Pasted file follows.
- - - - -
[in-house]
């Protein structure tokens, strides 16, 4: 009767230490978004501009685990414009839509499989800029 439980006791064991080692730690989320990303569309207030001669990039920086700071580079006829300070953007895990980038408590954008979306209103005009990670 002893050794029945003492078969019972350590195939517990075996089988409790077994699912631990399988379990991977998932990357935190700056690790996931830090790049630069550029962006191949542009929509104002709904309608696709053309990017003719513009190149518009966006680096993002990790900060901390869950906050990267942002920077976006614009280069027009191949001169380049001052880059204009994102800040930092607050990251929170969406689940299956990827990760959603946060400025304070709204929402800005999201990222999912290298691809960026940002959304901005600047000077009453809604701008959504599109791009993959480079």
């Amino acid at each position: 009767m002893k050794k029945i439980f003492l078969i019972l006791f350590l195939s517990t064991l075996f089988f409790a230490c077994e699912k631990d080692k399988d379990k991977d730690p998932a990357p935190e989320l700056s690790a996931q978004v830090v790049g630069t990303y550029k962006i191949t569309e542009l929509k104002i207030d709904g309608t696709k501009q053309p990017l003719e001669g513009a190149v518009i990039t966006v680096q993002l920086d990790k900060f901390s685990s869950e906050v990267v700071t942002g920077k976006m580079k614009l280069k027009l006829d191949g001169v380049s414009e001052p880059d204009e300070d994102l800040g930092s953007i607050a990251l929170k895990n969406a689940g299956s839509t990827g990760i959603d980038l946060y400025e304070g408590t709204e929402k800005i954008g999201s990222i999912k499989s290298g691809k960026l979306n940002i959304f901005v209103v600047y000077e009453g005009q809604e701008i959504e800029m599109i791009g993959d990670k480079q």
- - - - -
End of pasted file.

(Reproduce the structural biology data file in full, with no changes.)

[in-house]
């Protein structure tokens, strides 16, 4: 009767230490978004501009685990414009839509499989800029 439980006791064991080692730690989320990303569309207030001669990039920086700071580079006829300070953007895990980038408590954008979306209103005009990670 002893050794029945003492078969019972350590195939517990075996089988409790077994699912631990399988379990991977998932990357935190700056690790996931830090790049630069550029962006191949542009929509104002709904309608696709053309990017003719513009190149518009966006680096993002990790900060901390869950906050990267942002920077976006614009280069027009191949001169380049001052880059204009994102800040930092607050990251929170969406689940299956990827990760959603946060400025304070709204929402800005999201990222999912290298691809960026940002959304901005600047000077009453809604701008959504599109791009993959480079």
């Amino acid at each position: 009767m002893k050794k029945i439980f003492l078969i019972l006791f350590l195939s517990t064991l075996f089988f409790a230490c077994e699912k631990d080692k399988d379990k991977d730690p998932a990357p935190e989320l700056s690790a996931q978004v830090v790049g630069t990303y550029k962006i191949t569309e542009l929509k104002i207030d709904g309608t696709k501009q053309p990017l003719e001669g513009a190149v518009i990039t966006v680096q993002l920086d990790k900060f901390s685990s869950e906050v990267v700071t942002g920077k976006m580079k614009l280069k027009l006829d191949g001169v380049s414009e001052p880059d204009e300070d994102l800040g930092s953007i607050a990251l929170k895990n969406a689940g299956s839509t990827g990760i959603d980038l946060y400025e304070g408590t709204e929402k800005i954008g999201s990222i999912k499989s290298g691809k960026l979306n940002i959304f901005v209103v600047y000077e009453g005009q809604e701008i959504e800029m599109i791009g993959d990670k480079q």